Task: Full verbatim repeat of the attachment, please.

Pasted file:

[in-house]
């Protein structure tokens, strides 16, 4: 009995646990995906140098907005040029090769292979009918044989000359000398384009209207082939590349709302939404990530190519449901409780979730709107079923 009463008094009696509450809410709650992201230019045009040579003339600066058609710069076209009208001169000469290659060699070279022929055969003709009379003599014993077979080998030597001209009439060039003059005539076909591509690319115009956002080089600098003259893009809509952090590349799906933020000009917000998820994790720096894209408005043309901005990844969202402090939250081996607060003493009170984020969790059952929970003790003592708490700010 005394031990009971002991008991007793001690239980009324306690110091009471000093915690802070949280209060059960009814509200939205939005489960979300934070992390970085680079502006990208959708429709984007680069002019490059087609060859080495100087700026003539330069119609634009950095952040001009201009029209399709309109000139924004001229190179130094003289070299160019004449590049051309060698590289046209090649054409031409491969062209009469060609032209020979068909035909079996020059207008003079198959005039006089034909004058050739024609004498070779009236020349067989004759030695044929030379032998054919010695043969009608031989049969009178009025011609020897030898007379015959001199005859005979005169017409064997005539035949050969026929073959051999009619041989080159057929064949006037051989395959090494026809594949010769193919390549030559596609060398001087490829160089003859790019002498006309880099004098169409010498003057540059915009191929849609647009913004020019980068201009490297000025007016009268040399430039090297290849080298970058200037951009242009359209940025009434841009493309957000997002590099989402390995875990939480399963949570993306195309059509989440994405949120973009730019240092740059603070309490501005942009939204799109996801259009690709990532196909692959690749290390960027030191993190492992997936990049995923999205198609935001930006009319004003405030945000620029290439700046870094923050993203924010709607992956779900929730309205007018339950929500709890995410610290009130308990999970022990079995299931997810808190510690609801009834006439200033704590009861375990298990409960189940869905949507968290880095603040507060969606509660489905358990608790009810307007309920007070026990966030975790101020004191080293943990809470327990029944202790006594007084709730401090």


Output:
[in-house]
């Protein structure tokens, strides 16, 4: 009995646990995906140098907005040029090769292979009918044989000359000398384009209207082939590349709302939404990530190519449901409780979730709107079923 009463008094009696509450809410709650992201230019045009040579003339600066058609710069076209009208001169000469290659060699070279022929055969003709009379003599014993077979080998030597001209009439060039003059005539076909591509690319115009956002080089600098003259893009809509952090590349799906933020000009917000998820994790720096894209408005043309901005990844969202402090939250081996607060003493009170984020969790059952929970003790003592708490700010 005394031990009971002991008991007793001690239980009324306690110091009471000093915690802070949280209060059960009814509200939205939005489960979300934070992390970085680079502006990208959708429709984007680069002019490059087609060859080495100087700026003539330069119609634009950095952040001009201009029209399709309109000139924004001229190179130094003289070299160019004449590049051309060698590289046209090649054409031409491969062209009469060609032209020979068909035909079996020059207008003079198959005039006089034909004058050739024609004498070779009236020349067989004759030695044929030379032998054919010695043969009608031989049969009178009025011609020897030898007379015959001199005859005979005169017409064997005539035949050969026929073959051999009619041989080159057929064949006037051989395959090494026809594949010769193919390549030559596609060398001087490829160089003859790019002498006309880099004098169409010498003057540059915009191929849609647009913004020019980068201009490297000025007016009268040399430039090297290849080298970058200037951009242009359209940025009434841009493309957000997002590099989402390995875990939480399963949570993306195309059509989440994405949120973009730019240092740059603070309490501005942009939204799109996801259009690709990532196909692959690749290390960027030191993190492992997936990049995923999205198609935001930006009319004003405030945000620029290439700046870094923050993203924010709607992956779900929730309205007018339950929500709890995410610290009130308990999970022990079995299931997810808190510690609801009834006439200033704590009861375990298990409960189940869905949507968290880095603040507060969606509660489905358990608790009810307007309920007070026990966030975790101020004191080293943990809470327990029944202790006594007084709730401090």